The Department of Transportation has teamed up with the Department of Conservation to plant a quarter million trees throughout the state.
MoDOT Director Kevin Keith talks to a group of fourth graders at an Apache Flats elementary school near Jefferson City, who helped plant two redbuds in front of their school through the “Trees for Tomorrow Program.” Conservation staff showed the elementary students how to properly plant and take care of the new trees in front of the school, which the students decided to name “Buddy” and “Bob.”
Keith says the program distributes trees to youth groups and schools for planting on public and private property throughout Missouri. More than 2.5 million trees have been planted since the program begain in 2007.
The Department of Transportation is required to plant a new tree for every tree it removes in the name of transportation construction. Keith says in 2007, MoDOT decided to up the ante and plant two trees for every one it removes.
Trees for Tomorrow also sends home a seedling with every fourth grader in the state on Arbor Day in April.
Under the program, MoDOT will purchase 250,000 trees that the Department of Conservation grows at its George O. White State Forest Nursery for what Keith calls pennies on the dollar. Total cost is $75,000. Conservation then distributes those trees to youth groups and schools throughout Missouri for planting on public and private property throughout the state.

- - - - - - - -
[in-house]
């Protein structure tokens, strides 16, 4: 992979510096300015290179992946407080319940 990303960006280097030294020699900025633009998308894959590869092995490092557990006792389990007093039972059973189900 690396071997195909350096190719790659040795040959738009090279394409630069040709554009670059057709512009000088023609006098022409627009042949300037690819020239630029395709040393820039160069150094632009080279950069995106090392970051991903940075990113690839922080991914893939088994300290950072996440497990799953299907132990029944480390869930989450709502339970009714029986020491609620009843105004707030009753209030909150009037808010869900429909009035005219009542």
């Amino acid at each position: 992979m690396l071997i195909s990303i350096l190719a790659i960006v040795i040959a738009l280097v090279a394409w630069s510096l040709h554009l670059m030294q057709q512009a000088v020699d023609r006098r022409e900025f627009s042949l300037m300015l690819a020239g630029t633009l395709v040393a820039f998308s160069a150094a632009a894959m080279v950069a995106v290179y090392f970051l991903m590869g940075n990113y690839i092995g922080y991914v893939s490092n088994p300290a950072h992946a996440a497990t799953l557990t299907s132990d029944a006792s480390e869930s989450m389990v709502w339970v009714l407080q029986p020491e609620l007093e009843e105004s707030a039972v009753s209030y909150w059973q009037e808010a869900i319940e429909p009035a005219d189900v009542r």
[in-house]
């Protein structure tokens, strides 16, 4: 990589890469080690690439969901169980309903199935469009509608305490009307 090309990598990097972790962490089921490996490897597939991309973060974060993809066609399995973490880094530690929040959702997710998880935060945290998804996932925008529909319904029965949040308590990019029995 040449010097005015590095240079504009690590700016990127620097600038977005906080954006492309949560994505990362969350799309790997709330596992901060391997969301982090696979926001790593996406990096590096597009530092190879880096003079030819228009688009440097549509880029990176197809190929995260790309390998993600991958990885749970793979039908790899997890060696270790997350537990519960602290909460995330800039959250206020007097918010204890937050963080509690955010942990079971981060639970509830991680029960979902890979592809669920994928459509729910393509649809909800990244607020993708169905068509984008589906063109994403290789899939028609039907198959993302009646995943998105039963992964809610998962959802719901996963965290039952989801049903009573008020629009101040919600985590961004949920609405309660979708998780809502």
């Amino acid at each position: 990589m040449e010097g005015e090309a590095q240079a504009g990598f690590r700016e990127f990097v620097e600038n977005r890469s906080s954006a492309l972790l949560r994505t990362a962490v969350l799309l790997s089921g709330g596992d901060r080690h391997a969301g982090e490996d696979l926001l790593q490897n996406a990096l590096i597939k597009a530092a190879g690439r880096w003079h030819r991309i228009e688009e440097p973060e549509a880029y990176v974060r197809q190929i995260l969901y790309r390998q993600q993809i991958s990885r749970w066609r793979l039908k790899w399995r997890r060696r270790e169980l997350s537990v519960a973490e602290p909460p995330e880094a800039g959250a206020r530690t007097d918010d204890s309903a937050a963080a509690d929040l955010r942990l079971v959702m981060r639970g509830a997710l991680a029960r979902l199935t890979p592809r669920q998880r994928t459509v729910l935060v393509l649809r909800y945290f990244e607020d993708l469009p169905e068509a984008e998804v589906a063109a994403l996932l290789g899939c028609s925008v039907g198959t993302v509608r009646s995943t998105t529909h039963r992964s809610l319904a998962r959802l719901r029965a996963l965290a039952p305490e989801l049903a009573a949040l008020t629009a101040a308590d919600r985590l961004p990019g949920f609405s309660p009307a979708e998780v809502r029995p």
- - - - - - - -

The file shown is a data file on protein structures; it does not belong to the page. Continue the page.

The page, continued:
“This is the sixth year we’ve partnered with Conservation for the program,” Keith told the students. “Sometimes our job of building roads and bridges requires us to remove trees, and we’re committed to replacing them with new ones each year. This is a great way for us to put the tree replacements into the hands of the experts.”
More than 60 varieties of tree seedlings go to youth groups throughout the state, including Girl Scouts and Boy Scouts, FFA and 4-H groups. MoDOT also funds MDC’s long-standing annual program that provides a tree seedling to fourth graders statewide in celebration of Arbor Day. Free tree seedlings are also provided at Arbor Day and Earth Day events.
“Trees for Tomorrow is a great way to get kids involved in protecting our natural resources,” Conservation Deputy Director Tom Draper says. “We’re proud to work with MoDOT and kids all over Missouri to get trees planted, improve our environment and enhance the natural beauty of our state.”
AUDIO: Jessica Machetta reports (1:23)
To view more photos from the event, visit MoDOT’s Flickr page at: http://www.flickr.com/photos/modot/sets/72157631614327201/